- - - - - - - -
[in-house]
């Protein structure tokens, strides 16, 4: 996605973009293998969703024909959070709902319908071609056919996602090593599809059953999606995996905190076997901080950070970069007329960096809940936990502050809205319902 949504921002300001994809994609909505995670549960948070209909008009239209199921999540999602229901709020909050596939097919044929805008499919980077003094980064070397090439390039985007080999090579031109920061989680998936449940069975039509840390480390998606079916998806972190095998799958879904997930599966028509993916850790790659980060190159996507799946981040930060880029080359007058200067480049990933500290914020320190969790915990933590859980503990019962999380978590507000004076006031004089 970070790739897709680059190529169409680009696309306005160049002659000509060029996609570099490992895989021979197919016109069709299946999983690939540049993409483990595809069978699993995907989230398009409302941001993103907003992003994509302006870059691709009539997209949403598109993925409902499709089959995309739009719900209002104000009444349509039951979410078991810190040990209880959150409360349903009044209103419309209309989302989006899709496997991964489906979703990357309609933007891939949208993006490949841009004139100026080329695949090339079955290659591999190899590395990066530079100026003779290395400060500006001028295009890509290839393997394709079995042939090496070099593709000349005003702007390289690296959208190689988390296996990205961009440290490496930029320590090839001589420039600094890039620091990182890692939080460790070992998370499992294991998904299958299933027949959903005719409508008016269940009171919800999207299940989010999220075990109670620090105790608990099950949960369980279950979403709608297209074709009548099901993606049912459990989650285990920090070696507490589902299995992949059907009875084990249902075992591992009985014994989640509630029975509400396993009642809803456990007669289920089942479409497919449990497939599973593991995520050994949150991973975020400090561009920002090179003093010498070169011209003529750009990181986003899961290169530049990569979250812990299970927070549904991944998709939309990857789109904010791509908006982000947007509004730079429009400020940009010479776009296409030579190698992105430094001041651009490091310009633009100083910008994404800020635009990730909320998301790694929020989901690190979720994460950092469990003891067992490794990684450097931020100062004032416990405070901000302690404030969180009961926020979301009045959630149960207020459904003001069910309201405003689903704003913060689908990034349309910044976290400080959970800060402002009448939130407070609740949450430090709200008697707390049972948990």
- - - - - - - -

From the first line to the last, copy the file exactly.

[in-house]
């Protein structure tokens, strides 16, 4: 996605973009293998969703024909959070709902319908071609056919996602090593599809059953999606995996905190076997901080950070970069007329960096809940936990502050809205319902 949504921002300001994809994609909505995670549960948070209909008009239209199921999540999602229901709020909050596939097919044929805008499919980077003094980064070397090439390039985007080999090579031109920061989680998936449940069975039509840390480390998606079916998806972190095998799958879904997930599966028509993916850790790659980060190159996507799946981040930060880029080359007058200067480049990933500290914020320190969790915990933590859980503990019962999380978590507000004076006031004089 970070790739897709680059190529169409680009696309306005160049002659000509060029996609570099490992895989021979197919016109069709299946999983690939540049993409483990595809069978699993995907989230398009409302941001993103907003992003994509302006870059691709009539997209949403598109993925409902499709089959995309739009719900209002104000009444349509039951979410078991810190040990209880959150409360349903009044209103419309209309989302989006899709496997991964489906979703990357309609933007891939949208993006490949841009004139100026080329695949090339079955290659591999190899590395990066530079100026003779290395400060500006001028295009890509290839393997394709079995042939090496070099593709000349005003702007390289690296959208190689988390296996990205961009440290490496930029320590090839001589420039600094890039620091990182890692939080460790070992998370499992294991998904299958299933027949959903005719409508008016269940009171919800999207299940989010999220075990109670620090105790608990099950949960369980279950979403709608297209074709009548099901993606049912459990989650285990920090070696507490589902299995992949059907009875084990249902075992591992009985014994989640509630029975509400396993009642809803456990007669289920089942479409497919449990497939599973593991995520050994949150991973975020400090561009920002090179003093010498070169011209003529750009990181986003899961290169530049990569979250812990299970927070549904991944998709939309990857789109904010791509908006982000947007509004730079429009400020940009010479776009296409030579190698992105430094001041651009490091310009633009100083910008994404800020635009990730909320998301790694929020989901690190979720994460950092469990003891067992490794990684450097931020100062004032416990405070901000302690404030969180009961926020979301009045959630149960207020459904003001069910309201405003689903704003913060689908990034349309910044976290400080959970800060402002009448939130407070609740949450430090709200008697707390049972948990």